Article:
The 77% Weekly
The 40/52-weeks-a-year, quick-reading, thought-lingering, spiritual-religious newsletter.

Religion-Outside-The-Box (rotb.org) is a donation supported not-for-profit empowering adults to find and be with (the) God (of their understanding).  

9/40 From the desk of Rabbi Brian

 

 

Waiting for my soul to catch up…

 

Spring is a great spiritual-religious time of the year. In the past few years, Passover and Easter overlapped. (I loved that — and it will happen again in 2011.) In 2009, on the fourth night of the week-long Jewish holiday, my darling Jane and I had a bunch of friends over to our house to celebrate the Passover. The next day, we went over to one of their houses for an Easter dinner.

I’m so taken by the fact that we can all love God — however we understand that term — in our own way, and really appreciate each other while we’re at it. It’s great to have open, religious freedom.

Onto today’s discussion. There’s a prayer in the Passover Seder called Dayenu, which is translated as:

 

It would have been enough for us

or:

 

For us, it would have been sufficient.

It is a gratitude prayer.  One of the fundamental blocks of a spiritual-religious life is thankfulness.

The basic story line in this section of the service is, “It would have been enough for us if only we had gotten this. But we got more – we also got that. And that would have been sufficient, but we got even more. We got this other thing too, and that other thing ought to have been enough for us, but we also got ____ …and so forth.”

 

The traditional liturgy talks about things that aren’t super personal to everyone at the table, as not everyone at the table truly believes all of those words.So we adopted the prayer in a way that allows each person to create a personal version of Dayenu — it would have been enough.  Here is a bit of mine:

  • If I’d only had a childhood where I’d gotten all the blessings I got, it would have been enough…
  • But then I also got to meet Jane and fall in love with her. And that would have been enough.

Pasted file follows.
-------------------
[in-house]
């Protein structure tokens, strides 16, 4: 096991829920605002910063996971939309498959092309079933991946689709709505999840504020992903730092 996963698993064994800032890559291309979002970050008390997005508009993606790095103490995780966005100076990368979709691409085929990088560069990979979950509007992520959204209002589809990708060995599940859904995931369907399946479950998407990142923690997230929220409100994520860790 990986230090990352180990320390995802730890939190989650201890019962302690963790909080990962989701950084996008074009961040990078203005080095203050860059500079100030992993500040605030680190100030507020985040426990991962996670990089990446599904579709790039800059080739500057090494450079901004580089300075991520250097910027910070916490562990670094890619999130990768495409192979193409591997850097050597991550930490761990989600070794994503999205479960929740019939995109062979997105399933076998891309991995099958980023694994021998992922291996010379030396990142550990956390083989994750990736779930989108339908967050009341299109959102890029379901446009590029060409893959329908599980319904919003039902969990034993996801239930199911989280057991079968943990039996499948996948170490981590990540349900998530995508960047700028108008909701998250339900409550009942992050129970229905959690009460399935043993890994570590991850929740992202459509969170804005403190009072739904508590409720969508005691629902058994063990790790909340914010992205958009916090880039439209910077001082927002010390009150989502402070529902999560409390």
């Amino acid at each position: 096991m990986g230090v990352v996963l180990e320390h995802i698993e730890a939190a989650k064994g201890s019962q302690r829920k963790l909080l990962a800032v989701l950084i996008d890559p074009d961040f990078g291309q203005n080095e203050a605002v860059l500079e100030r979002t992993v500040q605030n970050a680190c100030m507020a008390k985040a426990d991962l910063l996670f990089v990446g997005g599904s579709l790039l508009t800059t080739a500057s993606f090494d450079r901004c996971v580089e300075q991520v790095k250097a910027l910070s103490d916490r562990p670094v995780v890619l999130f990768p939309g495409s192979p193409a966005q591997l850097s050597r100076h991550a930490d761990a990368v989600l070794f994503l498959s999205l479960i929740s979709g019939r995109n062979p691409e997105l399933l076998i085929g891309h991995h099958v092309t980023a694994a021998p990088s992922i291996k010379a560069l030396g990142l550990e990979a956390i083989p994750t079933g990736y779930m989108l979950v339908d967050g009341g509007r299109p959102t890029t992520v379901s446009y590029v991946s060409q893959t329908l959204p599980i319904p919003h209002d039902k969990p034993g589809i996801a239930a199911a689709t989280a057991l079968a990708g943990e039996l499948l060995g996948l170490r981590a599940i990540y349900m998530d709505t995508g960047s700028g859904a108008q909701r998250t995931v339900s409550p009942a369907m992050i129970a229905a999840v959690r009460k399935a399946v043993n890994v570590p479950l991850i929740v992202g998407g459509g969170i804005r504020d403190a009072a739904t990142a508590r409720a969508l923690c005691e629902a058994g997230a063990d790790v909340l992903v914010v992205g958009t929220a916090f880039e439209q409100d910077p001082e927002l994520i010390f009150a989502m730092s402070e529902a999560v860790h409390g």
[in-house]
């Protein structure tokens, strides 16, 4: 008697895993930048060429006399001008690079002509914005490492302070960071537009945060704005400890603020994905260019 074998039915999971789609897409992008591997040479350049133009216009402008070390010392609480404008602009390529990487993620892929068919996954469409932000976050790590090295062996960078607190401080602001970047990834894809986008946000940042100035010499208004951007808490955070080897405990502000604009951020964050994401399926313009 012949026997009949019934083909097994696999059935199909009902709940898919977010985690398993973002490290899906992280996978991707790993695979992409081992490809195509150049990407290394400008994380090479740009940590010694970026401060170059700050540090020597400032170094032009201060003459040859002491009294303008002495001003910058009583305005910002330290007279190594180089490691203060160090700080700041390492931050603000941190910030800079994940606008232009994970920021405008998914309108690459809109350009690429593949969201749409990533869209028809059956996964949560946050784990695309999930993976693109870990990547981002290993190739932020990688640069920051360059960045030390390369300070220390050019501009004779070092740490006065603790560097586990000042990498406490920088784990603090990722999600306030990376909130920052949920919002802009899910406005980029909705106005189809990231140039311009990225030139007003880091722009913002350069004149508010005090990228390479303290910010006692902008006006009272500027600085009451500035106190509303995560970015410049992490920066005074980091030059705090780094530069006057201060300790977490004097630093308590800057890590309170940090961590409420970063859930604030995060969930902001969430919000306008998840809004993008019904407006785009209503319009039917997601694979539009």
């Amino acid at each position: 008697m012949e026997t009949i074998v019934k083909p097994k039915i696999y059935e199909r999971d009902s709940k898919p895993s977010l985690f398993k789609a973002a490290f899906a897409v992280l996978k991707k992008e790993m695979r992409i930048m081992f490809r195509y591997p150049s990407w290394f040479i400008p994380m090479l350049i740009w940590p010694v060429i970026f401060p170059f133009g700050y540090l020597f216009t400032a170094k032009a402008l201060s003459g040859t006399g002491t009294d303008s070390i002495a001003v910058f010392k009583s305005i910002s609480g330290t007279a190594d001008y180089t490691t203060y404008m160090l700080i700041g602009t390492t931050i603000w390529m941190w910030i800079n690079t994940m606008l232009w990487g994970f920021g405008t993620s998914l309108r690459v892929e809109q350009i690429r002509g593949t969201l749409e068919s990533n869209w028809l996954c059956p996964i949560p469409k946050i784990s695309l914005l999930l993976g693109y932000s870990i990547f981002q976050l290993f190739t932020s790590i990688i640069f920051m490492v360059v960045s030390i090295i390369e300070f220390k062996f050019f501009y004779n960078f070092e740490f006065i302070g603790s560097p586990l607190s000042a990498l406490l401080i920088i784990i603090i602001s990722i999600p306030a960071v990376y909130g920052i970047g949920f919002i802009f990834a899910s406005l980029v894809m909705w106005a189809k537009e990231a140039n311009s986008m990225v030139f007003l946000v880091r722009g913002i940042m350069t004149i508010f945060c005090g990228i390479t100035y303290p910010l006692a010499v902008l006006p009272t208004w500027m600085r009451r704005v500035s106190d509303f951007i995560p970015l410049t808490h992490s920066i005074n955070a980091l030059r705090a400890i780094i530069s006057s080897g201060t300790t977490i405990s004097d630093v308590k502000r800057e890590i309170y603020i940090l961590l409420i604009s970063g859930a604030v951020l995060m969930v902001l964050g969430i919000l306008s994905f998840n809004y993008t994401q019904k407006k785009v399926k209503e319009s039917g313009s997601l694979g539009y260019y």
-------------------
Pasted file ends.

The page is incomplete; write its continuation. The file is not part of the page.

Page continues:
• But then I also got Emmett. And that would have been enough.
  • But then we also got Annie. And that would have been enough.
  • But then we also have our health, our house, and relative peace. And that would have been enough.
  • But we’re also surrounded by friends in a country where we can celebrate Passover and Easter on the same block. And that would have been enough…

Completing my list really put me in a deep sense of gratitude. I’m incredibly grateful for so much of what I have (including this wonderful ministry, which you’re a part of).

I’m afraid we’re all prone to falling into the rut of operating in a consumer mentality of thinking we need more, more, more. But this prayer really struck everyone at our service. It hit me hard, how grateful we should be for what we already have.

Right? We’ve already got so much.

I heard a quote (I can’t find the source of it), which goes something like this:

 

People with too much think that if one bad thing happens, their day is ruined; but people who live in gratitude think that if one good thing happens, it is a wonderful day.

I want you to make a list of things in your own life that could make up a Dayenu prayer. Start with your childhood (or whatever time in your life you want) and list out all the things where it would have been enough, if you had only gotten this, but you didn’t — you also got that.

  • It would have been enough if I had only gotten _____, but then I also got ____.
  • It would have been enough if I had only gotten _____, but then I also got ____.
  • It would have been enough if I had only gotten _____, but then I also got ____.
  • It would have been enough if I had only gotten _____, but then I also got ____.
  • It would have been enough if I had only gotten _____, but then I also got ____.
  • It would have been enough if I had only gotten _____, but then I also got ____.
  • It would have been enough if I had only gotten _____, but then I also got ____.
  • It would have been enough if I had only gotten _____, but then I also got ____.

 

Spiritual-religious advice: Count (out loud) your blessings.

 

With love,

Rabbi Brian

Rabbi Brian

The 77% Weekly

The 77% Weekly: The Religion-Outside-The-Box Newsletter
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